2012 Nominated Live Action Short Films
A program of live action short films is almost always a mixed bag. You always get that one that’s a silent drama from Czechoslovakia (a place that no longer exists) and is just at the very limit of length to still be in the running. Unlike animated shorts, it’s rare to find a live action short that’s less than five minutes long, at least from my experience. Most of them are 10-30 minutes. Before watching this year’s Oscar nominated live action shorts, I fully expected to see two or three that I didn’t particularly like, one that was okay, and one that was really good. I knew nothing about any of the films, but judging by short programs I’ve seen in the past, I had a pretty good idea what I would be getting. Well, luckily I suppose, all five of the nominated films this year were fantastic and not really at all what I expected. The budgets on them must have been enormous. They all look as good as, if not better than, most features. I made a few short films in college that I thought were quite good, but my films look like a cat threw up on a kazoo compared to these. No wonder the Academy didn’t recognize any of them. Please continue to withhold my nominations. (All the nominated shorts will open in more than 200 theaters nationwide on February 10 (http://theoscarshorts.shorts.tv/locations.php) – ed.)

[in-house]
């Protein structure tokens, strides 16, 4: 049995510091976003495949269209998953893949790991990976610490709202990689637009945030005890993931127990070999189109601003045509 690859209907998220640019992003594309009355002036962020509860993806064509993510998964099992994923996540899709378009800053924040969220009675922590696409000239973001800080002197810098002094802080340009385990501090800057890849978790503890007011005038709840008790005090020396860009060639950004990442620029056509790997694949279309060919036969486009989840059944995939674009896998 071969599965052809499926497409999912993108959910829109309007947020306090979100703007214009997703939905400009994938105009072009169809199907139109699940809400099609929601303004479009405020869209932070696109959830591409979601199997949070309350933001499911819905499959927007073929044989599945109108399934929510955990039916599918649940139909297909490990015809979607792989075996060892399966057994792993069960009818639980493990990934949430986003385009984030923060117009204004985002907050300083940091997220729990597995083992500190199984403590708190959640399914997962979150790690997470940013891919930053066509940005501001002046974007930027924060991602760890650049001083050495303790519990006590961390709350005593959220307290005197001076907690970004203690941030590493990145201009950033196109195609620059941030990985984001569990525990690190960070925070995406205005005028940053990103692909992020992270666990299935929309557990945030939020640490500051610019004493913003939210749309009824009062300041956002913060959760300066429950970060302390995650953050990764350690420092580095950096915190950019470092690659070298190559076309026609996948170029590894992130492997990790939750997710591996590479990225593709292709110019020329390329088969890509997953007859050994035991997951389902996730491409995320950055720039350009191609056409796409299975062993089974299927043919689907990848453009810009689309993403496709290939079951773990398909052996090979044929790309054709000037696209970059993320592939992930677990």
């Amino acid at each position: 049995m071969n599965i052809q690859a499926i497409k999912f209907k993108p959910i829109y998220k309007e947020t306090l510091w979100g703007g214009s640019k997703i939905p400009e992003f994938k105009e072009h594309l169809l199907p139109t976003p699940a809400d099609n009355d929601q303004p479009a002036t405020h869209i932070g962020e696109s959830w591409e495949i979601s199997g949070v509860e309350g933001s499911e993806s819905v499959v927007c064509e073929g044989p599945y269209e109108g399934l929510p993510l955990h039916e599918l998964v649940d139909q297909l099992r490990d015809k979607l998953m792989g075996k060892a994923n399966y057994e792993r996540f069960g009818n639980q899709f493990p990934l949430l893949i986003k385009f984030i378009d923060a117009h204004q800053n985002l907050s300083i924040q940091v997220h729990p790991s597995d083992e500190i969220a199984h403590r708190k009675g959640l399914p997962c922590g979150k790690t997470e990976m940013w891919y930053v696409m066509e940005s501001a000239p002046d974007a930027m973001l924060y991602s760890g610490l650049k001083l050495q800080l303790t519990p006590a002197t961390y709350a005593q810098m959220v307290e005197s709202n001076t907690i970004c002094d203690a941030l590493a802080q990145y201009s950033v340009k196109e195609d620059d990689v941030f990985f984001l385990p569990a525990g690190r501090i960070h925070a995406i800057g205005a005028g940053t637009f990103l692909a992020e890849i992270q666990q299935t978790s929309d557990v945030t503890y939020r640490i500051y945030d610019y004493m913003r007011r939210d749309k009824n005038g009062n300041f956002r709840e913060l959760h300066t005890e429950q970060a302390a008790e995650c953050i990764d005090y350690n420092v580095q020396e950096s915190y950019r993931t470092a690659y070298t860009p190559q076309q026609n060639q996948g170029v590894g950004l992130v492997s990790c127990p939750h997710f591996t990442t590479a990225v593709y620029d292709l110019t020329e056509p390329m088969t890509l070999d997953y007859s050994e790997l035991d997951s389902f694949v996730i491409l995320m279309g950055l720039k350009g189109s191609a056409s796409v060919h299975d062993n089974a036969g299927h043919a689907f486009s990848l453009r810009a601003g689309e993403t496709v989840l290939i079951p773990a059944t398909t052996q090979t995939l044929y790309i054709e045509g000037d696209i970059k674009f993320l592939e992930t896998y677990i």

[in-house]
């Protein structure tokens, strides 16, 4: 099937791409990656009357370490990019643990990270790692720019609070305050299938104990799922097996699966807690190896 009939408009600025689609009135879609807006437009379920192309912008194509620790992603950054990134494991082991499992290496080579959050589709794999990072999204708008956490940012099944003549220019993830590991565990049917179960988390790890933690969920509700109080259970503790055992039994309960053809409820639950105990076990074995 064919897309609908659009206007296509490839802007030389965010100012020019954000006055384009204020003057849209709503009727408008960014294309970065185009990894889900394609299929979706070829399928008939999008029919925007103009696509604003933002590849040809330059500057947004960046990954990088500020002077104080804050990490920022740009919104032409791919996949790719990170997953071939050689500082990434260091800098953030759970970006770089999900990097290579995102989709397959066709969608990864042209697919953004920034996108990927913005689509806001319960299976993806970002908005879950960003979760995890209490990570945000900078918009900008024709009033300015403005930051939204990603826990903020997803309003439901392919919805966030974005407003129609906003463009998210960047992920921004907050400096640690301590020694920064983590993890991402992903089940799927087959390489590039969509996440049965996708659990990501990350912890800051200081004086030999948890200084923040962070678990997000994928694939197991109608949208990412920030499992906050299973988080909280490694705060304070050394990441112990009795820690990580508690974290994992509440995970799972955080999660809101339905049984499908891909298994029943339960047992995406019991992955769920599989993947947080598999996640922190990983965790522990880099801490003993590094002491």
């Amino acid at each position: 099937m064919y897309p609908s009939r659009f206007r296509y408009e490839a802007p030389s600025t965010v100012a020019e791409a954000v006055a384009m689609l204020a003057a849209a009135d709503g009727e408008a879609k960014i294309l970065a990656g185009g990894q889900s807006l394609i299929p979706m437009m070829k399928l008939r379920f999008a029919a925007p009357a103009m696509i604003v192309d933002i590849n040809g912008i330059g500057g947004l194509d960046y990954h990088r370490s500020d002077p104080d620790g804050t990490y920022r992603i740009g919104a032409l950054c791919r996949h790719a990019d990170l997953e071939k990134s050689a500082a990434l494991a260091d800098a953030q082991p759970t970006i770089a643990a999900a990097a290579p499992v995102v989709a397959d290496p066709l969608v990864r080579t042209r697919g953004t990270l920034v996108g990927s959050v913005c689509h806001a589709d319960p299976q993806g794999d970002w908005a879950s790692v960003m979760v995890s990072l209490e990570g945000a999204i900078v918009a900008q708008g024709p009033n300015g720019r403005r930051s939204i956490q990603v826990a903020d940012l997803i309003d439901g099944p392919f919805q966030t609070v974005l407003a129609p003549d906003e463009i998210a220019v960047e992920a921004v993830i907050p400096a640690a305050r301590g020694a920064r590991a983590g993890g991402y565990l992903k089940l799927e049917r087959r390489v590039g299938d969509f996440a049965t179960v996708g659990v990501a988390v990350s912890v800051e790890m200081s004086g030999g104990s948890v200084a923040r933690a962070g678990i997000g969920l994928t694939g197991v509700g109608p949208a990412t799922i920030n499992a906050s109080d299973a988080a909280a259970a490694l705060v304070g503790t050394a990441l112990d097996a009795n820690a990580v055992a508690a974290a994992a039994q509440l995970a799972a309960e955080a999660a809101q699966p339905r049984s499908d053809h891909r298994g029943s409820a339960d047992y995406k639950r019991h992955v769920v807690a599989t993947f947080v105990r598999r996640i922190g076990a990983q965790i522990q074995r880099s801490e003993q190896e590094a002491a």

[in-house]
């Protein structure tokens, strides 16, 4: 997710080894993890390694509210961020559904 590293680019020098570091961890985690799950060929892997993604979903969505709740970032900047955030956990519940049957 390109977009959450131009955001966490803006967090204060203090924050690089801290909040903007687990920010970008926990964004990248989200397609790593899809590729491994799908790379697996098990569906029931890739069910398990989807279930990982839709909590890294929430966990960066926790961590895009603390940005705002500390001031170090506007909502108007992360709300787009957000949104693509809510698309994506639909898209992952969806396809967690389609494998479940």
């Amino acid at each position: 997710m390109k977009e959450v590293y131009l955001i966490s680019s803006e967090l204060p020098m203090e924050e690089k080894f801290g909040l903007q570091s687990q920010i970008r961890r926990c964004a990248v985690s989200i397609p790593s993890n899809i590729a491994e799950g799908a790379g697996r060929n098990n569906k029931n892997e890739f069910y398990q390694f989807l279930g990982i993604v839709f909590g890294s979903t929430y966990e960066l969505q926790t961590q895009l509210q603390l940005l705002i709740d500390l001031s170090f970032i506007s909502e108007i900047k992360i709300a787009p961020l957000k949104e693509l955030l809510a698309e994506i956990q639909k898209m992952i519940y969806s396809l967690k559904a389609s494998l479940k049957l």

Pentecost – 11 Minutes, dir. Peter McDonald
This fun little Irish film is set in 1977 concerns a young football (soccer) obsessed altar boy who screws up during one service and embarrasses his father royally. He gets grounded from watching, listening to, or reading about football matches, even though the championships are around the corner. When his replacement becomes ill, the boy gets another chance on the biggest mass of the year: when the Bishop visits. This definitely elicited a few chuckles from me as you see the priests acting like coaches and the altar boys like players before a big match. If you’ve ever seen a sports movie, you’ll recognize all of the signs in this, even down to the father’s love being contingent on the boy doing well.
Raju – 24 Minutes, dir. Max Zähle